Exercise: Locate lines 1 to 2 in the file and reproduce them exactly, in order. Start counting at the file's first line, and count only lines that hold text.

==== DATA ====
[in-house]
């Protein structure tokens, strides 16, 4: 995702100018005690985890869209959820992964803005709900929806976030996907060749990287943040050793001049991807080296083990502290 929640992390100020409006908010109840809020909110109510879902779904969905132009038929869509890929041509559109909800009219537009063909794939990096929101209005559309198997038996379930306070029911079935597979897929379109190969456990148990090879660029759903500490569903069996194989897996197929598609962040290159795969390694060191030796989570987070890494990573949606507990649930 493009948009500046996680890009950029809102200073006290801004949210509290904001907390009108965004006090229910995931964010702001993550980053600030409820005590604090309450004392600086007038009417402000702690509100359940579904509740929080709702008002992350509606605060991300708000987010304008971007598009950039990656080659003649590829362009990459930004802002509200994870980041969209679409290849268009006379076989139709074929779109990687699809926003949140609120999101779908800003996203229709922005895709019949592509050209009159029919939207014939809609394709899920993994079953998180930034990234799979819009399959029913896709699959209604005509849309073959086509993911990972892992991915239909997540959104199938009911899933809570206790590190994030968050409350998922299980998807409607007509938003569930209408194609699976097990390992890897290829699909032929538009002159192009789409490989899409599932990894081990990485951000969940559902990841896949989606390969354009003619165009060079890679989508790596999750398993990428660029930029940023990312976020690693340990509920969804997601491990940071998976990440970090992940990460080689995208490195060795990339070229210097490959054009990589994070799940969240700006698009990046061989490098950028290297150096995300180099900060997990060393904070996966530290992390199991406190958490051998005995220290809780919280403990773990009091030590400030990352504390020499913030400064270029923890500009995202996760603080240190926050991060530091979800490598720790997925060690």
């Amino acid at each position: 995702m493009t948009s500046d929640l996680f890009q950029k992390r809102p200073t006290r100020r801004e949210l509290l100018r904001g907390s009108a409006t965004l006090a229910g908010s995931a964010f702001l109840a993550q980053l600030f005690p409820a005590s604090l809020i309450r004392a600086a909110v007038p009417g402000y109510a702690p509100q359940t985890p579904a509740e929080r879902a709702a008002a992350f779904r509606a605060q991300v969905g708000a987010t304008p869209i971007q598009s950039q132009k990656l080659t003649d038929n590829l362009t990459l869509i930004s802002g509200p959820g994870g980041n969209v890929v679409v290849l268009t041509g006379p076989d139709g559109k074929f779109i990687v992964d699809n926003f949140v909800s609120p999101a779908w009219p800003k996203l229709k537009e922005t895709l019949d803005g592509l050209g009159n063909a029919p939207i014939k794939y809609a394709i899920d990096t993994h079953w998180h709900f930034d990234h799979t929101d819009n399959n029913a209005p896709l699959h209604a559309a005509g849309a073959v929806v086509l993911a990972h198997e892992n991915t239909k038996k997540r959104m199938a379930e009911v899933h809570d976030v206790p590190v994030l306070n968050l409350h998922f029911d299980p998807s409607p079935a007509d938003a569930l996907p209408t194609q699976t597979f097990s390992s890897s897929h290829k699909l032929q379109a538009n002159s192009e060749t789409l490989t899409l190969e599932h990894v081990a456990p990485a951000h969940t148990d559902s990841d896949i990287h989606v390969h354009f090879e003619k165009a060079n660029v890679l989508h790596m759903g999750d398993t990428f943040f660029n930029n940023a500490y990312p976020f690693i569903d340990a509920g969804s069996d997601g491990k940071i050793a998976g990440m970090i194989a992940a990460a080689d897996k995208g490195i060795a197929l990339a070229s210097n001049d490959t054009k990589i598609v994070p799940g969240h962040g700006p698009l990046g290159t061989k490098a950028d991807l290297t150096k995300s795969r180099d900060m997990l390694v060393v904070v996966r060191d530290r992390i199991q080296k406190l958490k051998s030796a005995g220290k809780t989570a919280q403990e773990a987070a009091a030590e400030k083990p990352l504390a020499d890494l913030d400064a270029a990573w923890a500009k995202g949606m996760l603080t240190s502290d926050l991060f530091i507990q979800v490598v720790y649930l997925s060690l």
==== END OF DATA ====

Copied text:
[in-house]
């Protein structure tokens, strides 16, 4: 995702100018005690985890869209959820992964803005709900929806976030996907060749990287943040050793001049991807080296083990502290 929640992390100020409006908010109840809020909110109510879902779904969905132009038929869509890929041509559109909800009219537009063909794939990096929101209005559309198997038996379930306070029911079935597979897929379109190969456990148990090879660029759903500490569903069996194989897996197929598609962040290159795969390694060191030796989570987070890494990573949606507990649930 493009948009500046996680890009950029809102200073006290801004949210509290904001907390009108965004006090229910995931964010702001993550980053600030409820005590604090309450004392600086007038009417402000702690509100359940579904509740929080709702008002992350509606605060991300708000987010304008971007598009950039990656080659003649590829362009990459930004802002509200994870980041969209679409290849268009006379076989139709074929779109990687699809926003949140609120999101779908800003996203229709922005895709019949592509050209009159029919939207014939809609394709899920993994079953998180930034990234799979819009399959029913896709699959209604005509849309073959086509993911990972892992991915239909997540959104199938009911899933809570206790590190994030968050409350998922299980998807409607007509938003569930209408194609699976097990390992890897290829699909032929538009002159192009789409490989899409599932990894081990990485951000969940559902990841896949989606390969354009003619165009060079890679989508790596999750398993990428660029930029940023990312976020690693340990509920969804997601491990940071998976990440970090992940990460080689995208490195060795990339070229210097490959054009990589994070799940969240700006698009990046061989490098950028290297150096995300180099900060997990060393904070996966530290992390199991406190958490051998005995220290809780919280403990773990009091030590400030990352504390020499913030400064270029923890500009995202996760603080240190926050991060530091979800490598720790997925060690």